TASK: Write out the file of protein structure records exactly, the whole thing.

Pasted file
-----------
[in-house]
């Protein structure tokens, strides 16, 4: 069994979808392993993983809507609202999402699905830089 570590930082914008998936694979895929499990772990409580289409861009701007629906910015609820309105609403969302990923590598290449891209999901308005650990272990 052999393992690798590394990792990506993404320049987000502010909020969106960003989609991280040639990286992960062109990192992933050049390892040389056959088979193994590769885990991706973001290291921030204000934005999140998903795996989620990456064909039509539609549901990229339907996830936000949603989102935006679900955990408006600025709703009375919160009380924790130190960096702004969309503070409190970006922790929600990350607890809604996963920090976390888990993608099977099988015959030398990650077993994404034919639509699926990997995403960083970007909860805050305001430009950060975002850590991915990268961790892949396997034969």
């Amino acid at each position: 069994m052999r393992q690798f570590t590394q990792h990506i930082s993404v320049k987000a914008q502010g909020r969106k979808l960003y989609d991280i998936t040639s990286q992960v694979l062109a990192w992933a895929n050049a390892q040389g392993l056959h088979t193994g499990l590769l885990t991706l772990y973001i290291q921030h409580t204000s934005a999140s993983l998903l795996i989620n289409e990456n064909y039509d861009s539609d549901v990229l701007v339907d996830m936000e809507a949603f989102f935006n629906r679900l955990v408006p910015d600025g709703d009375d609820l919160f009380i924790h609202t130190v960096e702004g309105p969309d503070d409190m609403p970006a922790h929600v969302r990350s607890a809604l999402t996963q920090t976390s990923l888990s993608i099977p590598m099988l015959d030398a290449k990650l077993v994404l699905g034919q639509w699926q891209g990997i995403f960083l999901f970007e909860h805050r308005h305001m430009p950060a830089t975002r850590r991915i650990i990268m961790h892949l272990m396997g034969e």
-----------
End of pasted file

[in-house]
């Protein structure tokens, strides 16, 4: 069994979808392993993983809507609202999402699905830089 570590930082914008998936694979895929499990772990409580289409861009701007629906910015609820309105609403969302990923590598290449891209999901308005650990272990 052999393992690798590394990792990506993404320049987000502010909020969106960003989609991280040639990286992960062109990192992933050049390892040389056959088979193994590769885990991706973001290291921030204000934005999140998903795996989620990456064909039509539609549901990229339907996830936000949603989102935006679900955990408006600025709703009375919160009380924790130190960096702004969309503070409190970006922790929600990350607890809604996963920090976390888990993608099977099988015959030398990650077993994404034919639509699926990997995403960083970007909860805050305001430009950060975002850590991915990268961790892949396997034969």
């Amino acid at each position: 069994m052999r393992q690798f570590t590394q990792h990506i930082s993404v320049k987000a914008q502010g909020r969106k979808l960003y989609d991280i998936t040639s990286q992960v694979l062109a990192w992933a895929n050049a390892q040389g392993l056959h088979t193994g499990l590769l885990t991706l772990y973001i290291q921030h409580t204000s934005a999140s993983l998903l795996i989620n289409e990456n064909y039509d861009s539609d549901v990229l701007v339907d996830m936000e809507a949603f989102f935006n629906r679900l955990v408006p910015d600025g709703d009375d609820l919160f009380i924790h609202t130190v960096e702004g309105p969309d503070d409190m609403p970006a922790h929600v969302r990350s607890a809604l999402t996963q920090t976390s990923l888990s993608i099977p590598m099988l015959d030398a290449k990650l077993v994404l699905g034919q639509w699926q891209g990997i995403f960083l999901f970007e909860h805050r308005h305001m430009p950060a830089t975002r850590r991915i650990i990268m961790h892949l272990m396997g034969e």